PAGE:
Wednesday, November 26, 2014


Among the protesters angry about the whitewashing of the murder by a white Ferguson, MO police officer of a young Black man are many seeking to leverage the outrage, and peoples' willingness to take to the streets, into a wider uprising. People of the type I've been following on Twitter, which I've become interested in in the past several weeks, are rushing (in most cases belatedly) to show support for African Americans, who still live as third class citizens in their own country: feminists, striking Wal Mart workers, Palestinians, people associated with leaderless groups like Occupy and Anonymous, and random miscellaneous Leftists who are passionately interested in all of the above from the safety of their own living rooms, people like me, are all putting out there the idea that we're all oppressed and exploited and should stand together.

It's interesting to watch this happen. Black people so far aren't being swayed by calls for unity, that I can see. They have their plight on the front page and want to keep it there. You can't blame them. And some of them are very angry and not of a mind to cooperate with their oppressors. Most White people aren't aware of their racism or how they benefit from racism as it's manifested in the United States historically and now or of the privileges it affords them.

Neither can you blame the others for wanting to piggyback on the emotive power of the moment and try to leverage it. Among those others are people who see an opportunity to unite all working people, who, as evidenced by the existence of all these different groups, are divided and fractured in ways that dilute their power to levels the ruling class can easily manage. Agitation for unity seldom has any direct effect, but if the anger and protest evolve into a genuine uprising, it might be there in the back of peoples' minds when they look to give rational reason to the natural act of rebellion.

I don't know if these Ferguson protests will keep escalating or not. The possibility is there. The impulse to resist, to revolt, to fight back against the pain of oppression, is part of us. It's a human trait but one that manifests in certain ways because we're social animals. It's part of us and it's outside of us, too. It's between us. It acts through and upon the society at large.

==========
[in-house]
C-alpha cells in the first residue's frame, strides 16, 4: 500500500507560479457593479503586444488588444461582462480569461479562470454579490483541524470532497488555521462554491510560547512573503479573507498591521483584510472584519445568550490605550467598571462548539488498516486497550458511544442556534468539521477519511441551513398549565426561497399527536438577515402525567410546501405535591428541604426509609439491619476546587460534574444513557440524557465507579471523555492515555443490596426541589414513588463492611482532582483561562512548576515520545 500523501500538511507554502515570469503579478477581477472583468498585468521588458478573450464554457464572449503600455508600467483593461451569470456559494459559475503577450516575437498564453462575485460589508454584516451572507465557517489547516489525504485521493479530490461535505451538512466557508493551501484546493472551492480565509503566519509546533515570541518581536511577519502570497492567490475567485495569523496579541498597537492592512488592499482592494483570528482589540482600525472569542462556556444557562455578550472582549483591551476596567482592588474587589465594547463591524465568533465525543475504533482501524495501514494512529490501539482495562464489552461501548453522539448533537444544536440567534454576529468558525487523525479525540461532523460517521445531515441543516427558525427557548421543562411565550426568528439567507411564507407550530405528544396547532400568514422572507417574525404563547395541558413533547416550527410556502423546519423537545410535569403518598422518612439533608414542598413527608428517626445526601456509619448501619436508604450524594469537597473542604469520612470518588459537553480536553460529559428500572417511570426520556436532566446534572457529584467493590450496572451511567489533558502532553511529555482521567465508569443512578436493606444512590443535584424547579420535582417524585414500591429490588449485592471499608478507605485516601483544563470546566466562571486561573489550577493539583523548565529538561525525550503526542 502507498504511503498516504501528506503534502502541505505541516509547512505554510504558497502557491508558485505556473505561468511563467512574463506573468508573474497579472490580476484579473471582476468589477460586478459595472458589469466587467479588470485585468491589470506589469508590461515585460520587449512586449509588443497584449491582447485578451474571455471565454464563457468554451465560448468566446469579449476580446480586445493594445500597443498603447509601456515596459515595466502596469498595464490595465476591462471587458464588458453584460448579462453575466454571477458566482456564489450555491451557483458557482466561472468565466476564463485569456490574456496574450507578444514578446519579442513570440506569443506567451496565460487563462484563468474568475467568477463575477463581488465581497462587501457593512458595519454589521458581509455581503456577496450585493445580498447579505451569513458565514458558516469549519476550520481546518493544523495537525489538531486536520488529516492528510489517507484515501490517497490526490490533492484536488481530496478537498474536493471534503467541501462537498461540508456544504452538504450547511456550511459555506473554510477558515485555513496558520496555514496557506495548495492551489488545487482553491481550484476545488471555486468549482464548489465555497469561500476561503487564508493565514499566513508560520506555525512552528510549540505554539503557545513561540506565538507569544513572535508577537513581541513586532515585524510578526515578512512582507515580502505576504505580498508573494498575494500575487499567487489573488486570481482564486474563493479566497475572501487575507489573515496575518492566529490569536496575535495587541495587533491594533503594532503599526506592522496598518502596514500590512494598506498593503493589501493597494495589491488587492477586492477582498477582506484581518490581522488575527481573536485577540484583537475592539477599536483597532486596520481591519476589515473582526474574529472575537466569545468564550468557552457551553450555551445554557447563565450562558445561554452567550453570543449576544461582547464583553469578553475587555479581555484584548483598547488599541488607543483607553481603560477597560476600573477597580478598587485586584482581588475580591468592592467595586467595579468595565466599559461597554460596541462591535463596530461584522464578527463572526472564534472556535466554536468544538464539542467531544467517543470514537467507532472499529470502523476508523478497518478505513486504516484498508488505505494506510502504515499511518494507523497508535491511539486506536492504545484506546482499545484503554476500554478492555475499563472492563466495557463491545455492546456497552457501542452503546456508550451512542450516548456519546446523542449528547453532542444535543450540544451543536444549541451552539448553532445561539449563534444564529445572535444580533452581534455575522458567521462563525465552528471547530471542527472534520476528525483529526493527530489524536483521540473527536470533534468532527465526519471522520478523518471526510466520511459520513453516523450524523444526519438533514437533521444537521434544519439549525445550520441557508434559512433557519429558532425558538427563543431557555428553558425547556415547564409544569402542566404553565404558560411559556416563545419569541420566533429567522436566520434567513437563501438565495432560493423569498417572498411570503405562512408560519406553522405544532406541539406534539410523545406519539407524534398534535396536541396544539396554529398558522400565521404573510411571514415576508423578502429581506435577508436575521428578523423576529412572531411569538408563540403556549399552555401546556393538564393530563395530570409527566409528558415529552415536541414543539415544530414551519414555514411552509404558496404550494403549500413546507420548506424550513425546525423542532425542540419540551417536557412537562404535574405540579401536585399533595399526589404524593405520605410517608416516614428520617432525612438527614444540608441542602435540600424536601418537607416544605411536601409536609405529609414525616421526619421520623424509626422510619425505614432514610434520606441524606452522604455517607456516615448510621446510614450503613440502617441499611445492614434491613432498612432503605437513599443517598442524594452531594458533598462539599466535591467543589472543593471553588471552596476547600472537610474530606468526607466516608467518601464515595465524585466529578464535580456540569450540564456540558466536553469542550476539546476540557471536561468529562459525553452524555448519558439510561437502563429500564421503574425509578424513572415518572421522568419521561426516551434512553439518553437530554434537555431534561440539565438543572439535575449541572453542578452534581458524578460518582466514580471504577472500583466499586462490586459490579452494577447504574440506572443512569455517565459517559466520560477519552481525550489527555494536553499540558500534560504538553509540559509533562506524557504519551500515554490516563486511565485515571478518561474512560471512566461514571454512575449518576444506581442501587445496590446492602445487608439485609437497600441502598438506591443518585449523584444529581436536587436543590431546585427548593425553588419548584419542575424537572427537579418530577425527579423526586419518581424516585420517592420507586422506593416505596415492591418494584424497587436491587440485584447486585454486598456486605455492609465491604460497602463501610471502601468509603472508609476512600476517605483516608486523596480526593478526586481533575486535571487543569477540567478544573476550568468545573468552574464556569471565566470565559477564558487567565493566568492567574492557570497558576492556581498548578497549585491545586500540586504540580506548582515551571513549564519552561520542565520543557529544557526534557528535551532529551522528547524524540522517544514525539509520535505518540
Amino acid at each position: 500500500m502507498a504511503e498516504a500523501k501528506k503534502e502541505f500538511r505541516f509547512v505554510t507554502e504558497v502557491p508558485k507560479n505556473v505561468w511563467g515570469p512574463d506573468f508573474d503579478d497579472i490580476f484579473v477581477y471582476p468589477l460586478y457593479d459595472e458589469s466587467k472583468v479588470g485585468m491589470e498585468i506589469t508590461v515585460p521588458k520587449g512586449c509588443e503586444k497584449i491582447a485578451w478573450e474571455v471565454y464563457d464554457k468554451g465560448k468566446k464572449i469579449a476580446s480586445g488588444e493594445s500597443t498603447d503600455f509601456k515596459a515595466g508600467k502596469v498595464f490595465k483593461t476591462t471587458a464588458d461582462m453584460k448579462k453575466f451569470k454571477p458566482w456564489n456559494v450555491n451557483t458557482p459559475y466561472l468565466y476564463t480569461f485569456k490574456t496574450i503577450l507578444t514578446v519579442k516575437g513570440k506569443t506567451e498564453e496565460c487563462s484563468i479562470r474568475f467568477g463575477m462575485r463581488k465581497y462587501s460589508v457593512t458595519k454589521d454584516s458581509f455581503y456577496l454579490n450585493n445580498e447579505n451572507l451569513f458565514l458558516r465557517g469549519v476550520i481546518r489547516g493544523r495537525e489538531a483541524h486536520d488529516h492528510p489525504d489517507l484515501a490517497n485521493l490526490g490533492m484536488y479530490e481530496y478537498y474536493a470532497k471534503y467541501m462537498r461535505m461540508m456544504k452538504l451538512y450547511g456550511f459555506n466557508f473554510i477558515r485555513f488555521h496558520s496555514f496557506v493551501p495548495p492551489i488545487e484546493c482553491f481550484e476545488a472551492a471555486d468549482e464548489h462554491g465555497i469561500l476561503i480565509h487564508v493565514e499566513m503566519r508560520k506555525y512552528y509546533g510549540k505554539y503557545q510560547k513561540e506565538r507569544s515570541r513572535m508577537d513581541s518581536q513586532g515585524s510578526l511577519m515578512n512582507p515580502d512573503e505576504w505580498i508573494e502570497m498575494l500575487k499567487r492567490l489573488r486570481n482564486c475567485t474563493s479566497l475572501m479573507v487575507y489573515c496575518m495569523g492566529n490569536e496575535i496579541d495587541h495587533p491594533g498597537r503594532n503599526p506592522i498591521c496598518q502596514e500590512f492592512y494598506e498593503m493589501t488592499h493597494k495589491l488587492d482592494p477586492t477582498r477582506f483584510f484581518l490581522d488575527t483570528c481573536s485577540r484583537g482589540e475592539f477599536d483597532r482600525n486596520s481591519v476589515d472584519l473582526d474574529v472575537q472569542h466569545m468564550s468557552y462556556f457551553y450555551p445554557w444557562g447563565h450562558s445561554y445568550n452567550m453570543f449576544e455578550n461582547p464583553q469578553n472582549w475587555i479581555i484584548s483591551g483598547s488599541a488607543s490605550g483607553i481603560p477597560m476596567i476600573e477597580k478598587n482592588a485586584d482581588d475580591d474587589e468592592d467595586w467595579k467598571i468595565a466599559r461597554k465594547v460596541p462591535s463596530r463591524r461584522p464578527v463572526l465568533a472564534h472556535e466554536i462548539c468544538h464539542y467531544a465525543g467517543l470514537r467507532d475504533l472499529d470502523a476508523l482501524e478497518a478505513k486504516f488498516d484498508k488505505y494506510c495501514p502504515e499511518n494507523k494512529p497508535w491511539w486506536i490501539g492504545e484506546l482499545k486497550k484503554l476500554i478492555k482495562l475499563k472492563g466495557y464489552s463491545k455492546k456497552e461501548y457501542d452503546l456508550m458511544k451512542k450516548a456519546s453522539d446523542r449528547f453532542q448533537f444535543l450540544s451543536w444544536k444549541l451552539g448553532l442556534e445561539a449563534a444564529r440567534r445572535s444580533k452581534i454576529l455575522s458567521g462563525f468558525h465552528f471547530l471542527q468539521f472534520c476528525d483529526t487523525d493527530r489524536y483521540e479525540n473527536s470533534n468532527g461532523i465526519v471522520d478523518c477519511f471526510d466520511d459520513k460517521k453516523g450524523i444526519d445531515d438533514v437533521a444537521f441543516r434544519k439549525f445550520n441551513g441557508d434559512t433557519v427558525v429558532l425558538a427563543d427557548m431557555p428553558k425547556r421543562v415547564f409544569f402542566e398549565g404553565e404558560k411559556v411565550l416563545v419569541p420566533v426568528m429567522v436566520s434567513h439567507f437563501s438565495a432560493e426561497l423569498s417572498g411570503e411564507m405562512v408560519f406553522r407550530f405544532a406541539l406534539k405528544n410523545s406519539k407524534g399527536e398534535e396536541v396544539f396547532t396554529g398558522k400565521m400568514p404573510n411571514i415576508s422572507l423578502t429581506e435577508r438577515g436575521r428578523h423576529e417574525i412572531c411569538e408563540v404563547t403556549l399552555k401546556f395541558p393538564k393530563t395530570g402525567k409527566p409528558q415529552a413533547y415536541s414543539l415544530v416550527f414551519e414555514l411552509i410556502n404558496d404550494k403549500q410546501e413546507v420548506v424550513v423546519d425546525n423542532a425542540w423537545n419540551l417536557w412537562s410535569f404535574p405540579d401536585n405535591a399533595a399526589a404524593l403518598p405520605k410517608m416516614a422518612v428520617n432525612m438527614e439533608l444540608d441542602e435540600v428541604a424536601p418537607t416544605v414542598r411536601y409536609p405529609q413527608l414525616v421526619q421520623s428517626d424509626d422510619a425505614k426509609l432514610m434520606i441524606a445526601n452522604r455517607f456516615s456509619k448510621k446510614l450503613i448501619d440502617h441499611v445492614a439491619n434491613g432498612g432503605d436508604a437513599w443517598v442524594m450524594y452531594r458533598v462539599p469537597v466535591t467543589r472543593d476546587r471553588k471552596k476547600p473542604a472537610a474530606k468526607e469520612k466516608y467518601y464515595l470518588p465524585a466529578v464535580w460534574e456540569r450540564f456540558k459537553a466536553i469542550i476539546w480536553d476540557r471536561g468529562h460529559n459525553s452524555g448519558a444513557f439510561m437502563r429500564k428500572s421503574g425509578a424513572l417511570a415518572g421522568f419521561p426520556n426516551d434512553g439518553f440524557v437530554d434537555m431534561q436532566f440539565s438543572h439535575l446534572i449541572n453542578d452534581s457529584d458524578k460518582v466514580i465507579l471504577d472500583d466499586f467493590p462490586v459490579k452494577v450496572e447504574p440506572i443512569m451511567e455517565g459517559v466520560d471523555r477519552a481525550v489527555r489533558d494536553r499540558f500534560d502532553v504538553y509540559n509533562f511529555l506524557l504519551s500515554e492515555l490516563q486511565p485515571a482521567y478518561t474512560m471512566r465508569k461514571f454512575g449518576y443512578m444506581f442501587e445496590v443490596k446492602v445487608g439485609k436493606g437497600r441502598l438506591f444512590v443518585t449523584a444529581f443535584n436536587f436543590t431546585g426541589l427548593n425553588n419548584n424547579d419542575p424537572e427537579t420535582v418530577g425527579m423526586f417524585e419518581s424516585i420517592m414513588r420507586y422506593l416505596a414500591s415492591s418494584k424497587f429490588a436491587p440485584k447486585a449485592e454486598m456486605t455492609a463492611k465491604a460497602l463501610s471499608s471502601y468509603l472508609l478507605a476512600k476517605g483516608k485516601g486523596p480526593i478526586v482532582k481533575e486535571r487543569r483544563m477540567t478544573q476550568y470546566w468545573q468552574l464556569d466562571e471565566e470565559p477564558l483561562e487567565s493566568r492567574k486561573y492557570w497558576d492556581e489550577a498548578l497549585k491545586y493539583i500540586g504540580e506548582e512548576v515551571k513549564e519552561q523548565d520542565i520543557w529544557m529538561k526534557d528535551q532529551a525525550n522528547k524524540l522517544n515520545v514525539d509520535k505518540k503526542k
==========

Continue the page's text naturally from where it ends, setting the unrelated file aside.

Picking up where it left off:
It's like a flame that if it keeps flickering long enough can draw more and more people near it. This flame is seen by those who fear it as an inferno that must be fled or extinguished at all costs. It's not something we have much control over. You can only watch to see what happens, and either join, draw near, or join the other side, flee.

While all this is unfolding the ruling class is preparing for war. President's Obama's firing of Defense Secretary Chuck Hagel is a seen as a sign that the president wants a more hawkish defense secretary who will help the ruling elite make the case for expanding the more than decade old war that now encompasses most of the Middle East. This expansion may not be something Obama necessarily wants, but I think he sees it as necessary, in the context of the 2016 US presidential election.

Warmongering. It's about another kind of flame, or maybe the antithesis of the flame. The void. The impossible to fill emptiness. But I think the president understands it. He's not going to stand in its way and be consumed by it.

The point is that a war abroad, if it comes, might thwart the war in the streets, or it might help provoke it. War can draw peoples' attention away from the flame, or, like Vietnam did, act like gasoline.

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